St. Pancras Resurrection
by Jo Baker
Sir Gilbert Scott's confection of a masterpiece, which has not made its way lightly through the years, rises none the less regally from the front of London's historic St. Pancras railway station.
When built in the late 1800s as the Midland Grand Hotel, the building was a hallmark of high Victorian sumptuousness, designed to prove that the gothic style could suit commercial architecture. Yet as a large hotel with just a handful of bathrooms on the cusp of the en-suite revolution, it was doomed to fall quickly out of fashion.
The hotel closed in the 1930s, revived only to serve as offices for British Rail. In the 1960s, fans of the hotel and train station, which was by then also underused, fought hard to keep the complex from being demolished, and also succeeded in hoisting its National Heritage listing from Grade III to a better-protected Grade I. But after being abandoned by British Rail in 1985, the hotel, then known as the St. Pancras Chambers, fell into disrepair.
The two buildings' fates changed a decade later with the selection of St. Pancras as the terminus for Eurostar, the new high-speed passenger rail service to France.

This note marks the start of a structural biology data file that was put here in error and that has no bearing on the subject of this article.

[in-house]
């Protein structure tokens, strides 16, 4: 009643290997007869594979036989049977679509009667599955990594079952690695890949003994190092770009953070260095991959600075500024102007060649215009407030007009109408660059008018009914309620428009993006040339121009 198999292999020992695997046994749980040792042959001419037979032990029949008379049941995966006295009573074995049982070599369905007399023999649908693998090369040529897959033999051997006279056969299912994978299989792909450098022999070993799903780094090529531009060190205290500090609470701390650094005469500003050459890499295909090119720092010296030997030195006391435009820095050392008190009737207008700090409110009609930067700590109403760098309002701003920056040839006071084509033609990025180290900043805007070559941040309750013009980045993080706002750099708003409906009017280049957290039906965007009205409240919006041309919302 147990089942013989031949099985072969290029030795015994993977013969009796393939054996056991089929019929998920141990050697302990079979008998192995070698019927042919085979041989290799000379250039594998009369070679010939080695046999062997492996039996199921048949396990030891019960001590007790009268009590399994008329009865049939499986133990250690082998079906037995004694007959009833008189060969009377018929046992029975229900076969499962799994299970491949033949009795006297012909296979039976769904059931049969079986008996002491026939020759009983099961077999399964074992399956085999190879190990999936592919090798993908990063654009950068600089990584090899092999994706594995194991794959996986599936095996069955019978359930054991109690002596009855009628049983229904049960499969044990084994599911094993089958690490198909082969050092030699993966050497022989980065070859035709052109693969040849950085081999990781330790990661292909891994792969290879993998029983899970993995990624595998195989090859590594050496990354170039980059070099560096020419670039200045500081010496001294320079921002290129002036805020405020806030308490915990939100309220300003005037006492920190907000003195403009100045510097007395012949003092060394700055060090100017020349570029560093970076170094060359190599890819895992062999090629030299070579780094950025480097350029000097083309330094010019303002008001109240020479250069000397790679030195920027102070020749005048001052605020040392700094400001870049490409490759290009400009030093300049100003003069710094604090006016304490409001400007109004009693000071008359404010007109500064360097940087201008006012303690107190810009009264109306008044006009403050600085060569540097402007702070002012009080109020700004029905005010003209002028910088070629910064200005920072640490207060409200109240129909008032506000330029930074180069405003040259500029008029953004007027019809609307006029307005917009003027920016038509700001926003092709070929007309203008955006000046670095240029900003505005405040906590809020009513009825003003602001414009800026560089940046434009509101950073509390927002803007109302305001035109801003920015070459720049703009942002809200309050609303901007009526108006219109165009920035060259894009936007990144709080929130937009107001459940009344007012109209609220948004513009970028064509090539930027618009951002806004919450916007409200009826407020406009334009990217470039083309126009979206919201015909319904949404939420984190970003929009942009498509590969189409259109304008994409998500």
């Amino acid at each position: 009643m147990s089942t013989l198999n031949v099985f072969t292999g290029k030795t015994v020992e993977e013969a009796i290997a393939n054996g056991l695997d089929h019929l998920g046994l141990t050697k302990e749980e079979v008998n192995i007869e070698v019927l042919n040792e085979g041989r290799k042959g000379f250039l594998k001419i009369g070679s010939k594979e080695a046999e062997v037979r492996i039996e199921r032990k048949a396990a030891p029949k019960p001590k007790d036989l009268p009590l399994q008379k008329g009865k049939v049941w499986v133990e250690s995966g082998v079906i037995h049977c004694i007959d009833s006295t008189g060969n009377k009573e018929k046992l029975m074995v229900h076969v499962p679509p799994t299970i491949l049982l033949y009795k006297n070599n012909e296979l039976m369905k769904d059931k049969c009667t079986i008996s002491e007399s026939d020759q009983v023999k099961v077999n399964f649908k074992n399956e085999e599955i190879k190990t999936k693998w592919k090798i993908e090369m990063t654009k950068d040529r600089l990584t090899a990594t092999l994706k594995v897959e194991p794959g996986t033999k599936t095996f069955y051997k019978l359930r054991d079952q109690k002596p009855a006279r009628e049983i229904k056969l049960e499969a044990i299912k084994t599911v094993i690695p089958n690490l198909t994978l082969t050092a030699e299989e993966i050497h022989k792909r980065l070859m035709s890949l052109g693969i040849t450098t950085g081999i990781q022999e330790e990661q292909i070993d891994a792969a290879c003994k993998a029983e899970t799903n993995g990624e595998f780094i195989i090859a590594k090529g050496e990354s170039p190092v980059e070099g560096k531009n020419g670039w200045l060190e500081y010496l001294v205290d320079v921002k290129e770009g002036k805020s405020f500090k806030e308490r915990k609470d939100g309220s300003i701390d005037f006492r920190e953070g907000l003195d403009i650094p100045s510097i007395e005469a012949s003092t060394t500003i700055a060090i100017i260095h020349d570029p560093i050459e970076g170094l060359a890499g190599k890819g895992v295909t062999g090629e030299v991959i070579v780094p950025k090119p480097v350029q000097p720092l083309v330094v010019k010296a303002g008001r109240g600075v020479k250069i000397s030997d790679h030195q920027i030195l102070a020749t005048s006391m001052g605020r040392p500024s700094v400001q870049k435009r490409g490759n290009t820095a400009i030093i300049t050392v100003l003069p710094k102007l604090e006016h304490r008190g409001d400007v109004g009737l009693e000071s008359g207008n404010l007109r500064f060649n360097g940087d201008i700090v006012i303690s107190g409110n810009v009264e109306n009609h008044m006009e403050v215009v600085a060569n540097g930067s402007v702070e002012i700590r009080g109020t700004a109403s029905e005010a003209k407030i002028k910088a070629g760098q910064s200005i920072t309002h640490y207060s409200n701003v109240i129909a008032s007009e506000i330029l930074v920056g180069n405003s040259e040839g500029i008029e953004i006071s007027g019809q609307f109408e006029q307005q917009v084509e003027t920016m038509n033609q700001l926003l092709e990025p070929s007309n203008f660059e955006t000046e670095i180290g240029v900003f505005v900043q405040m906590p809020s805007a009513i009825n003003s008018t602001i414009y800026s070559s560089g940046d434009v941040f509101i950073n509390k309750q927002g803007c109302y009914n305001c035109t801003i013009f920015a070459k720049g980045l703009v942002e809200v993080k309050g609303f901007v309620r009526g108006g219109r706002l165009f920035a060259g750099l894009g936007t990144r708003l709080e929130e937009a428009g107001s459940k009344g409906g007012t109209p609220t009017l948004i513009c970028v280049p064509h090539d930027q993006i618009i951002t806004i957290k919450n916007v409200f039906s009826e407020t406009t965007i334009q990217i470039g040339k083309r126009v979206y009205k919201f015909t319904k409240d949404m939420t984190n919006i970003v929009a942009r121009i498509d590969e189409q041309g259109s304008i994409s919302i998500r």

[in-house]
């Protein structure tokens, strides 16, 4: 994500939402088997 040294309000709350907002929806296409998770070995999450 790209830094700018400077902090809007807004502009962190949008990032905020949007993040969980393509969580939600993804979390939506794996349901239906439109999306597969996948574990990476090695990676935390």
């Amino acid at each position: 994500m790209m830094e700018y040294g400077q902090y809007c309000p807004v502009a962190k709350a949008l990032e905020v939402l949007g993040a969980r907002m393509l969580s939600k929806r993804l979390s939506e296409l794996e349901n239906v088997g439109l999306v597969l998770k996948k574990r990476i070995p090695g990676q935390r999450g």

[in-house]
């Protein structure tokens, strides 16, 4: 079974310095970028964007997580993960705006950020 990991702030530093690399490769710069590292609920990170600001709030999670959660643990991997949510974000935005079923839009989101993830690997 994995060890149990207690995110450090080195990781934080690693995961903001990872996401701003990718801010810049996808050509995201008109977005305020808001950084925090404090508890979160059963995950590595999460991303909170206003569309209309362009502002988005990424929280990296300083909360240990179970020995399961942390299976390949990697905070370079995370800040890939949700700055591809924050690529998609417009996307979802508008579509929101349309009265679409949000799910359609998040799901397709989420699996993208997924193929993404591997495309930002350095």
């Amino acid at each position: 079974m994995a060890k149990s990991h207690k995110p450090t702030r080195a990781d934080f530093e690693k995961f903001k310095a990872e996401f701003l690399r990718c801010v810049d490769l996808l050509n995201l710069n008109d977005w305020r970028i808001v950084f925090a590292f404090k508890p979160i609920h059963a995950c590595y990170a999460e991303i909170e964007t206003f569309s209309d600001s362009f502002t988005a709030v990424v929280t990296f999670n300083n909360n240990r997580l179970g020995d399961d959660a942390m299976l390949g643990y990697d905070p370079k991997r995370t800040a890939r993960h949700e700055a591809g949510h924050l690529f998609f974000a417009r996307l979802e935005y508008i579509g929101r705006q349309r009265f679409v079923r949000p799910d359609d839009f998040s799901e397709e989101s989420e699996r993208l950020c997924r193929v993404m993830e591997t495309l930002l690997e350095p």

The Manhattan Loft Corporation of London was part of the winning consortium for the hotel's revival as a railway hotel, and later took over the role of developer of the entire project, with Marriott as operator and the British firm RHWL Architects leading the design. And after the obligatory green light was given by English Heritage — the government-sponsored body that manages England's historic built environment — the St. Pancras Chambers was given a new lease on life.
The objective of the whole project team was to resuscitate the gothic beauty of the seven-story building while producing a profitable, functional hotel in line with modern design and technology standards. Success has followed in most of these respects.
The 245-room St. Pancras Renaissance Hotel London was thrown open in May 2011 to high acclaim, having cost the Manhattan Loft Corporation over £200 million — more than £50 million over budget. The refurbishment saga had taken eight years, pitted the demands of English Heritage against those of UK legislation on health and safety and the hospitality market, and involved dozens of different contractors and specialists.
Much of the reconfiguration needed to make the hotel work, both functionally and financially, skirted the building's historical core.
The architects and developer worked with conservation architect Richard Griffiths Architects, under the strict eye of English Heritage, to build a new 120,000-square-foot (11,000-square-meter) wing of modern, executive-style box rooms adjacent to the train shed (which underwent its own separate restoration and expansion).
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